Beery, Wallace, LCDR

Deceased
 
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Last Rank
Lieutenant Commander
Last Primary NEC
131X-Unrestricted Line Officer - Pilot
Last Rating/NEC Group
Line Officer
Primary Unit
1933-1945, 131X, Naval Reserve Force Flying Corps
Service Years
1933 - 1949
Lieutenant Commander
Lieutenant Commander

 Last Photo   Personal Details 


Home State
Missouri
Missouri
Year of Birth
1885
 
This Military Service Page was created/owned by Frederick Mullis (Eveready), AO2 to remember Beery, Wallace, LCDR.

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Contact Info
Home Town
Kansas City
Last Address
Not Specified

Date of Passing
Apr 15, 1949
 
Location of Interment
Forest Lawn Cemetery - Glendale, California
Wall/Plot Coordinates
Not Specified

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Famous People Who ServedWW II Memorial National Registry
  2016, Famous People Who Served [Verified] - Assoc. Page
  2016, WW II Memorial National Registry


 Additional Information
Last Known Activity

In 1902, 16-year-old Wallace Beery joined the Ringling Brothers Circus as an assistant to the elephant trainer. He left two years later after a leopard clawed his arm. Beery next went to New York, where he found work in musical variety shows. He became a leading man in musicals and appeared on Broadway and in traveling stock companies. In 1913 he headed for Hollywood, where he would get his start as the hulking Swedish maid in the Sweedie comedy series for Essanay. In 1915 he would work with young ingénue Gloria Swanson in Sweedie Goes to College (1915). A year later they would marry and be wildly unhappy together. The marriage dissolved when Beery could not control his drinking and Gloria got tired of his abuse. Beery finished with the Sweedie series and worked as the heavy in a number of films. Starting with Patria (1917), he would play the beastly Hun in a number of films. In the 1920s he would be seen in a number of adventures, including The Four Horsemen of the Apocalypse (1921), Robin Hood (1922), The Sea Hawk (1924) and The Pony Express (1925). He would also play the part of Poole in So Big (1924), which was based on the best-selling book of the same name by Edna Ferber. Paramount began to move Beery back into comedies withBehind the Front (1926). When sound came, Beery was one of the victims of the wholesale studio purge. He had a voice that would record well, but his speech was slow and his tone was a deep, folksy, down home-type. While not the handsome hero image, MGM executive Irving Thalberg saw something in Beery and hired him for the studio. Thalberg cast Beery in The Big House (1930), which was a big hit and got Beery an Academy Award nomination. However, Beery would become almost a household word with the release of the sentimental Min and Bill (1930), which would be one of 1930's top money makers. The next year Beery would win the Oscar for Best Actor in The Champ (1931). He would be forever remembered as Long John Silver in Treasure Island(1934) (who says never work with kids?). Beery became one of the top ten stars in Hollywood, as he was cast as the tough, dim-witted, easy-going type (which, in real life, he was anything but). In Flesh (1932) he would be the dim-witted wrestler who did not figure that his wife was unfaithful. In Dinner at Eight (1933) he played a businessman trying to get into society while having trouble with his wife, Jean Harlow. After Marie Dressler died in 1934, he would not find another partner in the same vein as his early talkies until he teamed with Marjorie Main in the 1940s. He would appear opposite her in such films as Wyoming (1940) and Barnacle Bill (1941). By that time his career was slowing as he was getting up in age. He continued to work, appearing in only one or two pictures a year, until he died from a heart attack in 1949.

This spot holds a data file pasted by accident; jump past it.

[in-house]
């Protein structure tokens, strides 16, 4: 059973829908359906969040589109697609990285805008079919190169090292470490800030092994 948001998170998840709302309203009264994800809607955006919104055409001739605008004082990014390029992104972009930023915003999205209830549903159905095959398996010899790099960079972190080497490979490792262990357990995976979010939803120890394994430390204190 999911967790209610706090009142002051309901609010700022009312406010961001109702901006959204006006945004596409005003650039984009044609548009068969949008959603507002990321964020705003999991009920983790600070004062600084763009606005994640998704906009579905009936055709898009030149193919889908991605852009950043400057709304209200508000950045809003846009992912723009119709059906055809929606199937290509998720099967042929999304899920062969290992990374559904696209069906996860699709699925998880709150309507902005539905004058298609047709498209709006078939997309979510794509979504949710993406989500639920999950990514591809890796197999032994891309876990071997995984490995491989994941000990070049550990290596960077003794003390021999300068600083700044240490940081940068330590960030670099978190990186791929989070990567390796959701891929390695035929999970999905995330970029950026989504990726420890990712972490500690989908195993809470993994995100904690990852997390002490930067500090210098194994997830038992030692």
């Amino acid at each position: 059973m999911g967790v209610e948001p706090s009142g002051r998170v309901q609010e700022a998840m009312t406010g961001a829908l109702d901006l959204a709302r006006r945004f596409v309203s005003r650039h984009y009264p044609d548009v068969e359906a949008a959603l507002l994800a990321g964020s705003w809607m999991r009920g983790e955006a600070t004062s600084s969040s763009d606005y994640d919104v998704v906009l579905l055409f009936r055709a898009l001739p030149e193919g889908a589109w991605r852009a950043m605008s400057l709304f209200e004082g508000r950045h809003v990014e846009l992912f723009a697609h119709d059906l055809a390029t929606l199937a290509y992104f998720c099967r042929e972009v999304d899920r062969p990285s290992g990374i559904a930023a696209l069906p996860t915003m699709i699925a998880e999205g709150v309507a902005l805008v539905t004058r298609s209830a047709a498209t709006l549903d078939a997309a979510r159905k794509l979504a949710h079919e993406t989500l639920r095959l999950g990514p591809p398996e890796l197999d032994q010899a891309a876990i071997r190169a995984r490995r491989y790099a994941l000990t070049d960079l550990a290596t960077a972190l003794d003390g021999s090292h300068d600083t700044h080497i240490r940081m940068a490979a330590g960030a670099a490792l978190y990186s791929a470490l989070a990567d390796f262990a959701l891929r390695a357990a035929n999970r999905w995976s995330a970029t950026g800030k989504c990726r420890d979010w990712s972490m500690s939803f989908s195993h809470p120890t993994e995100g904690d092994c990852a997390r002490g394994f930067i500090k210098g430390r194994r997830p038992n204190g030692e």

Other Comments:
Beefy Wallace Beery gradually progressed from theatre to film and starred in a multitude of comedic shorts during the silent era before becoming one of the biggest and most improbable stars of the 1930s. Imposing and not traditionally handsome, Beery was highly proficient at both comedy and menace, sometimes even mixing the two quite superbly. Feature assignments soon came in such notable productions as "The Last of the Mohicans" (1920), "The Four Horsemen of the Apocalypse" (1921), "Robin Hood" (1922) and "The Lost World" (1925). For a time, his career seemed doomed by the arrival of sound, but MGM recognized his innate abilities and Beery's performance as a murderous thug in "The Big House" (1930) netted him an Oscar nomination. He won the coveted statue a year later for his turn as an over-the-hill prizefighter in "The Champ" (1931), which became the actor's signature role. Further impressive work followed in "Treasure Island" (1934) and "Viva Villa" (1934), and Beery found himself an in-demand talent with a highly lucrative contract. However, in contrast to many of the congenial miscreants he played, Beery was a highly disagreeable man completely lacking in basic social graces and a less than favorite co-star for many of his MGM colleagues. He was also allegedly involved in the fatal beating of comedian Ted Healy, though no charges were ever filed. One of the few character players to attain major A-list stardom, Beery was not the most diversified thespian, but few could match his power to both intimidate and amuse.
   
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Naval Reserve Forces Command
  1933-1945, 131X, Naval Reserve Force Flying Corps
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  1941-1945 World War II
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